Register to reply 
Calculating Beam Deflection using Double Integration 
Share this thread: 
#1
Dec2612, 08:30 AM

P: 63

1. The problem statement, all variables and given/known data
If the distributed force is removed from the beam in the picture attached and not considered, calculate the deflection at point D. 2. Relevant equations Double integration for deflection [V] 3. The attempt at a solution Moment = Ra*xP(x3*L) = Slope = 1/EI*((7p/4)*(x^2/2)(Px^2/2)(3PL)+c1) Deflection = 1/EI*((7p/4)*(x^3/6)(Px^3/6)(3PL)+(c1*x)+c2) Boundary Conditions to calculate c1 and c2 x=0=4L V=0 I am not sure of another boundary condition. I thought maybe x=2L Slope=0 but I do not think this is right. 


#2
Dec2612, 09:59 AM

Emeritus
Sci Advisor
HW Helper
Thanks
PF Gold
P: 6,737

Your boundary conditions at A and B are very curious.
Since the beam is simply supported at both A and B, what BC must apply? (Hint: they will both be the same) 


#3
Dec2612, 10:06 AM

P: 63

When x=0 V=0
or When x=4L V=0 This is because they are simply supported so therefore there can be no deflection at either end. But don't I need a BC for the slope. As there is an unknown slope at A and B how can I find one to use? 


#4
Dec2612, 12:09 PM

Emeritus
Sci Advisor
HW Helper
Thanks
PF Gold
P: 6,737

Calculating Beam Deflection using Double Integration
I'm confused. V usually represents the shear force. Are you using it to denote deflection?



#5
Dec2612, 03:54 PM

Emeritus
Sci Advisor
HW Helper
Thanks
PF Gold
P: 6,737

I reread your OP.
You can still use the BCs for deflection at A and B since you have only two unknown constants of integration.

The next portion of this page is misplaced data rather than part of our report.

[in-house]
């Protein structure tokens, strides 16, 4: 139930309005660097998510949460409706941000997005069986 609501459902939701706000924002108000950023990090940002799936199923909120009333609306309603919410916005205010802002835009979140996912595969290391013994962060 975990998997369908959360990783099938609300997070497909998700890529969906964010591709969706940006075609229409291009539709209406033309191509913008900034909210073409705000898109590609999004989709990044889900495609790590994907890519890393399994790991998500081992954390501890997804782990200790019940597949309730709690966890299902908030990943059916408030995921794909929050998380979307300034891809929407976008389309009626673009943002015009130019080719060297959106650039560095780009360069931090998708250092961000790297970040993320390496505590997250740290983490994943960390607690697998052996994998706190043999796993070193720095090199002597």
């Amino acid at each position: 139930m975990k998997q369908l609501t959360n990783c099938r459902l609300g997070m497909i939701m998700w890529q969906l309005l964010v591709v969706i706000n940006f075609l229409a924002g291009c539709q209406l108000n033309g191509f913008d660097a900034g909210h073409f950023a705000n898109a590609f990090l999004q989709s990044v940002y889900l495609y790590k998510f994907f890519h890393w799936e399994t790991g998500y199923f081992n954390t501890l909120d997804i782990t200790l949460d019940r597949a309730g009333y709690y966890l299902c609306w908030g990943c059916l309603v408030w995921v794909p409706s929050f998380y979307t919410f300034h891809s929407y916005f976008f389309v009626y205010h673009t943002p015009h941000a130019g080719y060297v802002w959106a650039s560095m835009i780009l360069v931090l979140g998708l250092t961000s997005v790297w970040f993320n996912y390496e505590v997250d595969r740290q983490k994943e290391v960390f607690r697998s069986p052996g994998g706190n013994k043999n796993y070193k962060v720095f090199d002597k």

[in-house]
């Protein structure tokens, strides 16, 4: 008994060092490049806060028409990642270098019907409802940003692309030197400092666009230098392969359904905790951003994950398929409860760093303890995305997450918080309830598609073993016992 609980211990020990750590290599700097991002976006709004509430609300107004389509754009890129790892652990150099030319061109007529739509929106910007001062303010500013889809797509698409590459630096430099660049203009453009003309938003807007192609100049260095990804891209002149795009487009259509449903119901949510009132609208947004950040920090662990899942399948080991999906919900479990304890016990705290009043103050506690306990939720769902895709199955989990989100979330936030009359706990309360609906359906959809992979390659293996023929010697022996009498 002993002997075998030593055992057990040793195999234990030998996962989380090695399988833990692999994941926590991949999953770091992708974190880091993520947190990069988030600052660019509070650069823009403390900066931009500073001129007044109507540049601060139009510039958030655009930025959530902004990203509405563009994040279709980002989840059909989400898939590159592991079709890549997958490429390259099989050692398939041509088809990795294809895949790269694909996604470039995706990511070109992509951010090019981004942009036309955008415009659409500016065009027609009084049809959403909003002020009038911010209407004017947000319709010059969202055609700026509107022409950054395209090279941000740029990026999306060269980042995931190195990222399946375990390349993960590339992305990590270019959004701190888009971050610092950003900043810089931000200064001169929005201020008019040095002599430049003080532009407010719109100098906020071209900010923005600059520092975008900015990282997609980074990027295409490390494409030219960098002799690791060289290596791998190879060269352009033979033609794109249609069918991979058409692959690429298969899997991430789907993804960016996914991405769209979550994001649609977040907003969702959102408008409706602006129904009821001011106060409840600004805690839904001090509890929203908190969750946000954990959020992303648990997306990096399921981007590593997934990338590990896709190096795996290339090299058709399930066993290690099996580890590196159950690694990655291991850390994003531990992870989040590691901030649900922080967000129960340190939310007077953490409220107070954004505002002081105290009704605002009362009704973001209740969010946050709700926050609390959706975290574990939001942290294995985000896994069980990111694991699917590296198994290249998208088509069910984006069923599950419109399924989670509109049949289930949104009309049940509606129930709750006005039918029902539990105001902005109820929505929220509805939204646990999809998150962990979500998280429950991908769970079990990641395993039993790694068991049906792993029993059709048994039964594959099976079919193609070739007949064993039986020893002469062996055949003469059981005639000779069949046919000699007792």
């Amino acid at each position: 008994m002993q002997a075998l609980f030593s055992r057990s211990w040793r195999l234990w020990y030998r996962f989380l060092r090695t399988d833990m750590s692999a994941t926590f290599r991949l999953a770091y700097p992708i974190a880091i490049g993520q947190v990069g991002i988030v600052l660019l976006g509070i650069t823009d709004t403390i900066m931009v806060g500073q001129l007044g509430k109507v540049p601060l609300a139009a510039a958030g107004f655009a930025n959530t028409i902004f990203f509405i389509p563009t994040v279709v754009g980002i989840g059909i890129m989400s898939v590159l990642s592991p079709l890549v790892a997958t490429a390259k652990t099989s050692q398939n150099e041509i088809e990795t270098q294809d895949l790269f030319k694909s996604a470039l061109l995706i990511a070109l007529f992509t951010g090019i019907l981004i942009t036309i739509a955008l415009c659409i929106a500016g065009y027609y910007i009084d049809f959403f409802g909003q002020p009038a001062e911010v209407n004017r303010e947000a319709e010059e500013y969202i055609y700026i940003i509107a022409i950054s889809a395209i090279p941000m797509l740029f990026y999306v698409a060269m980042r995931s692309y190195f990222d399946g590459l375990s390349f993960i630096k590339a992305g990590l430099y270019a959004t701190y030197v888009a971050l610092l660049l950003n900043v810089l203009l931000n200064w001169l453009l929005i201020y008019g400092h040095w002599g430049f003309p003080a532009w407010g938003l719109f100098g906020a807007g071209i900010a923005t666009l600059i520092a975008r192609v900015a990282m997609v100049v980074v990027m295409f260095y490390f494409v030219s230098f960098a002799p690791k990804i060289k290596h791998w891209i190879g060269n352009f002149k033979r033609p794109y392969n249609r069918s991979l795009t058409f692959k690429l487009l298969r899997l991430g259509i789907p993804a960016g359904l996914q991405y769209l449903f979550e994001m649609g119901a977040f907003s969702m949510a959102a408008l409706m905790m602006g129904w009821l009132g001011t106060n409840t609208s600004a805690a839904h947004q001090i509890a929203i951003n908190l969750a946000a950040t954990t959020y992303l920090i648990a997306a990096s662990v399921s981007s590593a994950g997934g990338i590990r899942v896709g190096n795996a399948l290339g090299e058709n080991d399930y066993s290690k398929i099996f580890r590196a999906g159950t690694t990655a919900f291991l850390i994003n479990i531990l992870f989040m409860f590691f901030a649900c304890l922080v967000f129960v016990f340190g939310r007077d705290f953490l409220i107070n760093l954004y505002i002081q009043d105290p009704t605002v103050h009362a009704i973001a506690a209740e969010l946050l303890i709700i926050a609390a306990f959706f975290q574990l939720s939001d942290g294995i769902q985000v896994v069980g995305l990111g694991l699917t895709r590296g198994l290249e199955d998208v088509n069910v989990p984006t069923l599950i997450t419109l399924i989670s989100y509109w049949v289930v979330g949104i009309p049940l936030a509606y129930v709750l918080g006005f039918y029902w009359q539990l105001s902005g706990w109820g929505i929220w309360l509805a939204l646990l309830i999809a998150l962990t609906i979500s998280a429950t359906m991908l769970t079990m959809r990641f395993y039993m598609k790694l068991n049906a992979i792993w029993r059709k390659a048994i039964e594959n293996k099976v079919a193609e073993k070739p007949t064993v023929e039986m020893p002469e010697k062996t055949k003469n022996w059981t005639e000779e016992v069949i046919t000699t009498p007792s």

#6
Dec2712, 06:33 AM

P: 63

Sorry out lecturer started using V for deflection but I see in most text books it is U.
How can i calculate C1 if I don't have a boundary condition for a slope? 


#7
Dec2712, 11:34 AM

Emeritus
Sci Advisor
HW Helper
Thanks
PF Gold
P: 6,737

You can't specify a slope for a simply supported beam.
Your two BCs are the deflections at A and B, both of which are zero. 


#8
Jan213, 11:42 AM

P: 63

From my boundary conditions I have:
c1=PL^2/8 c2= 3PL Using these I still have the wrong answer for the defelction at D. Can anyone see where I maybe going wrong? 


#9
Jan213, 01:27 PM

Emeritus
Sci Advisor
HW Helper
Thanks
PF Gold
P: 6,737

What reactions did you calculate at A and B?



#10
Jan413, 06:28 AM

P: 63

I made a mistake. I worked out the reactions which included the Distributed load. The question asks us to ignore the distributed load.
In which case my reactions are: Reactions@A= P/4 Reactions @B=3P/4 The of the beam from the left hand side of P is (P/4)*x = M1 The moment from 3L<x<4L is (p/4)*(x)P(x3L) = M2 Boundary conditions I can see are (now using U as the deflction): x=0 U=0 x=3L Slope=0 (although I am not sure this is correct as we are given no info about the slope) x=4L U=0 Is this correct? Sorry I am struggling to see where I am going wrong. 


#11
Jan413, 10:57 AM

Emeritus
Sci Advisor
HW Helper
Thanks
PF Gold
P: 6,737

Two boundary conditions are sufficient, since there are only two constants of integration. The BCs at the ends are easily determined by inspection. Although there is a point of zero slope somewhere between A and B, it may not necessarily be at x = 3l.



Register to reply 
Related Discussions  
Beam bending problem, calculate deflection of a beam  Engineering, Comp Sci, & Technology Homework  7  
Beam deflection in a cantilever beam  Mechanical Engineering  3  
Deflection on I Beam  Mechanical Engineering  8  
Deflection of a Beam using Double Integration  Engineering, Comp Sci, & Technology Homework  4  
Beam deflection  General Engineering  4